The sidewall ply cords are preferably steel or other highly inextensible material while the crown ply cords can also be steel, these-cords are preferably more extensible synthetic material such as nylon, polyester or rayon.
“Aspect Ratio” means the ratio of its section height to its section width.
“Axial” and “axially” means the lines or directions that are parallel to the axis of rotation of the tire.
“Bead” or “Bead Core” means generally that part of the tire comprising an annular tensile member, the radially inner beads are associated with holding the tire to the rim being wrapped by ply cords and shaped, with or without other reinforcement elements such as flippers, chippers, apexes or fillers, toe guards and chaffers.
“Belt Structure” or “Reinforcing Belts” means at least two annular layers or plies of parallel cords, woven or unwoven, underlying the tread, unanchored to the bead, and having both left and right cord angles in the range from 17° to 27° with respect to the equatorial plane of the tire.
“Circumferential” means lines or directions extending along the perimeter of the surface of the annular tread perpendicular to the axial direction.
“Carcass” means the tire structure apart from the belt structure, tread, undertread, ver the plies, but including the beads.
“Casing” means the carcass, belt structure, beads, sidewalls and all other components of the tire excepting the tread and undertread.
“Chaffers” refers to narrow strips of material placed around the outside of the bead to protect cord plies from the rim, distribute flexing above the rim.
“Cord” means one of the reinforcement strands of which the plies in the tire are comprised.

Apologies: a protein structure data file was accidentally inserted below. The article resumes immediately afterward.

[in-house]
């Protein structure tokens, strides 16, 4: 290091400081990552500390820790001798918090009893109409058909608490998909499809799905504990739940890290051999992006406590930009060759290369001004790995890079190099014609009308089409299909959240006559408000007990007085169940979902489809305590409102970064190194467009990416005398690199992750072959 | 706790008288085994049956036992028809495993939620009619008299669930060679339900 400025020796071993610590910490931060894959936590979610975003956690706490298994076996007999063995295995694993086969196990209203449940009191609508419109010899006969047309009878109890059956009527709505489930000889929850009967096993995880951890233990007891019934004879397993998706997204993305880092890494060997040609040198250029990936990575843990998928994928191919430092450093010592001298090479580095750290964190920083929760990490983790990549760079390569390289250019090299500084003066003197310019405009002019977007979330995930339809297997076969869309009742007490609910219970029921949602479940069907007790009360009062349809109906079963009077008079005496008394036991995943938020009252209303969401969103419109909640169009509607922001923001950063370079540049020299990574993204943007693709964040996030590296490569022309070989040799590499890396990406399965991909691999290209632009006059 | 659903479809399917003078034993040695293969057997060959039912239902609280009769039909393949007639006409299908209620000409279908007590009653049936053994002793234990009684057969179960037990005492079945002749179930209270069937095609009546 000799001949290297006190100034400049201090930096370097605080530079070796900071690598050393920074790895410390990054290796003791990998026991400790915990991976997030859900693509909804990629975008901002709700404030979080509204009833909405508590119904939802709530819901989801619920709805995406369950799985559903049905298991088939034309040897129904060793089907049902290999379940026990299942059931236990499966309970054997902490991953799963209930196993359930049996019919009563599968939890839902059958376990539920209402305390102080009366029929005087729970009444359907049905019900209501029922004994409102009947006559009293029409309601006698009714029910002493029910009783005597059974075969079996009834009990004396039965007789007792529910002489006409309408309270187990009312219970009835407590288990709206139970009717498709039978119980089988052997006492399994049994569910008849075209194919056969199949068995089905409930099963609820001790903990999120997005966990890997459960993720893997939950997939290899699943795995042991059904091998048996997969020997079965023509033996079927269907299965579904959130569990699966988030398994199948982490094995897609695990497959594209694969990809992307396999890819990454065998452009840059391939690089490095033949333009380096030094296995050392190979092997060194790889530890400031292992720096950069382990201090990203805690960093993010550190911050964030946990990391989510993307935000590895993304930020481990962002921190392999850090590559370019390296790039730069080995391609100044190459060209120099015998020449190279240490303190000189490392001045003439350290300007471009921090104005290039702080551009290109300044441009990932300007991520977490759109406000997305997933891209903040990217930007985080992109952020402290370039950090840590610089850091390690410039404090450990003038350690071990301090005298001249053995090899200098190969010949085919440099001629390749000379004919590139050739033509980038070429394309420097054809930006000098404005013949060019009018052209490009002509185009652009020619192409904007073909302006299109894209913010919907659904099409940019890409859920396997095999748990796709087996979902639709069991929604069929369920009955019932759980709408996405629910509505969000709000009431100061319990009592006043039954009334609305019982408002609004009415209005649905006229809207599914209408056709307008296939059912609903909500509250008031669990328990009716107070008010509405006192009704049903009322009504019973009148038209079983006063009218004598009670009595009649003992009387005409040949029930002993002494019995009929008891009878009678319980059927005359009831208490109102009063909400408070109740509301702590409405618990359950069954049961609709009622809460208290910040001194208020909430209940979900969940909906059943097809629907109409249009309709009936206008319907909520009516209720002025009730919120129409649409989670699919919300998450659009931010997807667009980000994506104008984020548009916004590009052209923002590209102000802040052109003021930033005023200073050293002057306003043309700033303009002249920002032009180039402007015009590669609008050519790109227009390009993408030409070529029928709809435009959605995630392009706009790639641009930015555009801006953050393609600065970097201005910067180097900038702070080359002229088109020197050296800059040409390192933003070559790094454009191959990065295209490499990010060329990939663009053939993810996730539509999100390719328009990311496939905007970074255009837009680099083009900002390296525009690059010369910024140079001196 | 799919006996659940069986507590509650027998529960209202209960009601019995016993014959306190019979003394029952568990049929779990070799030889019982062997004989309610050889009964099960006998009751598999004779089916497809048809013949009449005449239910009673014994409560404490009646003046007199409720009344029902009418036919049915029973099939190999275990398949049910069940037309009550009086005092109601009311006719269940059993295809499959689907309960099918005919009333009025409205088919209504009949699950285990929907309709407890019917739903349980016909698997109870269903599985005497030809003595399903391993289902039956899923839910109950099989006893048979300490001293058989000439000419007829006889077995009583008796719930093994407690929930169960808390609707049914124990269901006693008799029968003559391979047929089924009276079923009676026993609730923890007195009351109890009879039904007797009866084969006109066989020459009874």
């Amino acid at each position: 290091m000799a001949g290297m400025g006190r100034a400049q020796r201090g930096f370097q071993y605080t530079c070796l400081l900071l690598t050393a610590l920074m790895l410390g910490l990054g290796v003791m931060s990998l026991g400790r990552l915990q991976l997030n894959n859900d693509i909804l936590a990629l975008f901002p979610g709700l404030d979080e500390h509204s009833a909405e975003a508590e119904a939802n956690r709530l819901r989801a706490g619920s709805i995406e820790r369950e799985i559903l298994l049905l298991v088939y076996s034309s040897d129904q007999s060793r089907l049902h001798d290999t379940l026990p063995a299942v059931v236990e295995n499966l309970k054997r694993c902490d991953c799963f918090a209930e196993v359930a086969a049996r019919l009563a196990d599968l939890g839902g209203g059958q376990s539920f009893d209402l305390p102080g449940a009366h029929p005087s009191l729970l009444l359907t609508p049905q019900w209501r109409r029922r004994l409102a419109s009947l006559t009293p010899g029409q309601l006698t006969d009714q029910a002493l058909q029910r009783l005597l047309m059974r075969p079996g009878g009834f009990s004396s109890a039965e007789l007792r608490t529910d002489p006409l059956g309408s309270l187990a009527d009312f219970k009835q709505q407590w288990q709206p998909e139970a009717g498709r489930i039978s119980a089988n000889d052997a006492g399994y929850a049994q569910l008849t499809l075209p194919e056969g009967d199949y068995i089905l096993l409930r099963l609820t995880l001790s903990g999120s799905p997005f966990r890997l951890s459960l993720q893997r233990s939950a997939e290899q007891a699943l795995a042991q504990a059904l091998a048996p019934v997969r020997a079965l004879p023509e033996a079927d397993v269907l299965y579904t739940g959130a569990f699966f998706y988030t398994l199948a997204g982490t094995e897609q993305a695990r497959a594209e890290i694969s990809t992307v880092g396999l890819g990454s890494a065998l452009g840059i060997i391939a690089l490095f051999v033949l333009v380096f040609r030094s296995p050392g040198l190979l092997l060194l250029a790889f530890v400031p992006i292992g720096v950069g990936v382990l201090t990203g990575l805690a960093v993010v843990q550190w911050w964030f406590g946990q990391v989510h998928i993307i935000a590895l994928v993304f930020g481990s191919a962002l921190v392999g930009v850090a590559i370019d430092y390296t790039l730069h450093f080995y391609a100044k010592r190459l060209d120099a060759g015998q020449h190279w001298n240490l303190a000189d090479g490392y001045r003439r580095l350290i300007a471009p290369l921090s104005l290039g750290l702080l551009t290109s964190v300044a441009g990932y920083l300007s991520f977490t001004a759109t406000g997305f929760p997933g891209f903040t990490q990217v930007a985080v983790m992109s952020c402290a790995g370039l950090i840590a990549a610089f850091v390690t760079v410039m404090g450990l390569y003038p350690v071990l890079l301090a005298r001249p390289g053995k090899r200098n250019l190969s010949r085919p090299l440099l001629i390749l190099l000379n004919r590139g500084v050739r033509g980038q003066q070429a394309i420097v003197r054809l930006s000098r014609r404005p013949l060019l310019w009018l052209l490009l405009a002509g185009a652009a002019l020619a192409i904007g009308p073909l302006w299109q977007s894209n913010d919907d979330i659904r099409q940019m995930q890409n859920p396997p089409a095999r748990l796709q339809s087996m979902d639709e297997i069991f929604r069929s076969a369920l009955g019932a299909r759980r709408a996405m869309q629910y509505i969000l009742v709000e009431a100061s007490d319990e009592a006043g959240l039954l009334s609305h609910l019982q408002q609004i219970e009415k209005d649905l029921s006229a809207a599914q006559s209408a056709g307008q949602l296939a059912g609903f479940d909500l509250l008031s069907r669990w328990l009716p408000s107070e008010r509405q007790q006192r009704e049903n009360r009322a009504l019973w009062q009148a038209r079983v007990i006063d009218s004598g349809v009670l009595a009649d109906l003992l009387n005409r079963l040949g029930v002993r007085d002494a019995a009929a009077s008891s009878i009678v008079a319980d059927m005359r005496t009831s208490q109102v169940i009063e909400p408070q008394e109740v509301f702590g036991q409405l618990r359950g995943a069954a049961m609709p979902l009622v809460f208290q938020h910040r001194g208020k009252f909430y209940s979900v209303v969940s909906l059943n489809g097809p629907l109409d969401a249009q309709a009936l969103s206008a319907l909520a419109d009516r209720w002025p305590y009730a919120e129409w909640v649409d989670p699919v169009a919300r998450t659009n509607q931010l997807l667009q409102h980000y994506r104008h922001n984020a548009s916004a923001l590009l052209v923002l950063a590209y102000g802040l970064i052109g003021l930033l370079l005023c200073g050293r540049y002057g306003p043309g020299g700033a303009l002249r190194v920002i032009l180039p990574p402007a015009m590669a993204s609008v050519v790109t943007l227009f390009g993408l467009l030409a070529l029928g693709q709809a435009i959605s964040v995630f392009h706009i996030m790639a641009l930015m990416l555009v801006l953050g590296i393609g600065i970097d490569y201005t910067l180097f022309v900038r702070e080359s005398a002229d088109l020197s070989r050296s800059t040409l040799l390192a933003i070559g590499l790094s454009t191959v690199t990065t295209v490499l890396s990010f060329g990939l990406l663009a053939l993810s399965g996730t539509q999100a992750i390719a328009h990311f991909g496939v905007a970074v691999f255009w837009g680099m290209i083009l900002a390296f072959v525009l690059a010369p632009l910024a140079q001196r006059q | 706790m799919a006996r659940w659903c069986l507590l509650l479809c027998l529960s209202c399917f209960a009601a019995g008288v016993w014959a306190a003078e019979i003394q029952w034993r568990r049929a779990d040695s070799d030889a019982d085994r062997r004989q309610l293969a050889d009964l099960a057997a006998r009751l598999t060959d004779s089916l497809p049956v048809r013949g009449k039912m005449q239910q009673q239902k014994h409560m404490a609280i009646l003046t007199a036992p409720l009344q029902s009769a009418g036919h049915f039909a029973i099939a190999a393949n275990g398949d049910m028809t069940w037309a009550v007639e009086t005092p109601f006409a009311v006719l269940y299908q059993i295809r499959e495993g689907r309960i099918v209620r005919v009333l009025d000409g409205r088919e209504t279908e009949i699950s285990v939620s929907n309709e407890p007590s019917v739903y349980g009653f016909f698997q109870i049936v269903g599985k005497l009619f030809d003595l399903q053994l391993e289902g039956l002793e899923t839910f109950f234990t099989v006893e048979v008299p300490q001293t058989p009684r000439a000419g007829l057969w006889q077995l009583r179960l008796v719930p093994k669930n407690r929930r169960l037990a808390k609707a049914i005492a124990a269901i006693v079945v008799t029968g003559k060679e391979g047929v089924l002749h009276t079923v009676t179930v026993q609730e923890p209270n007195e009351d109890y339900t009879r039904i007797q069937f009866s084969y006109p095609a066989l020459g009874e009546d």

“Equatorial Plane (EP)” means the plane perpendicular to the tire's axis of rotation and passing through the center of its tread.
“Footprint” means the contact patch or area of contact of the tire tread with a flat surface at zero speed and under normal load and pressure. “Innerliner” means the layer or layers of elastomer or other material that form the inside surface of a tubeless tire and that contain the inflating fluid within the tire.
“Normal Inflation Pressure” means the specific design inflation pressure and load assigned by the appropriate standards organization for the service condition for the tire.
“Normal Load” means the specific design inflation pressure and load assigned by the appropriate standards organization for the service condition for the tire.
“Ply” means a layer of rubber-coated parallel cords.
“Pneumatic tire” means a laminated mechanical device of generally toroidal shape (usually an open-torus) having bead cores and a tread and made of rubber, chemicals, fabric and steel or other materials. When mounted on the wheel of a motor vehicle, the tire through its tread provides traction and contains the fluid that sustains the vehicle load.
“Radial” and “radially” mean directions radially toward or away from the axis of rotation of the tire.
“Radial Ply Tire” means a belted or circumferentially-restricted pneumatic tire in which at least one ply has cords which extend from bead to bead are laid at cord angles between 65° and 90° with respect to the equatorial plane of the tire.
“Section Height” means the radial distance from the nominal rim diameter to the outer diameter of the tire at its equatorial plane.
“Section Width” means the maximum linear distance parallel to the axis of the tire and between the exterior of its sidewalls when and after it has been inflated at normal pressure for 24 hours, but unloaded, excluding elevations of the sidewalls due to labeling, decoration or protective bands.
“Sidewall” means that component which comprises a portion of the outside surface of a tire between the tread and the be
“Shoulder” means the upper portion of sidewall just below the tread edge.
“Sidewall” means that portion of a tire between the tread and the bead.
“Tire industry standard size” refers to the series of letters and numbers used by tire manufacturers to define a tire's characteristics. The series includes such factors as tire width, aspect ratio (height to width), radial/bias type, rim diameter, speed rating, and load rating.
“Tread” means a molded rubber component which, when bonded to a tire casing, includes that portion of the tire that comes into contact with the road when the tire is normally inflated and under normal load.
“Tread Width or Tread Arc Width” means the arc length of the road-contacting tread surface in the axial direction, that is, in a plane parallel to the axis of rotation of the tire.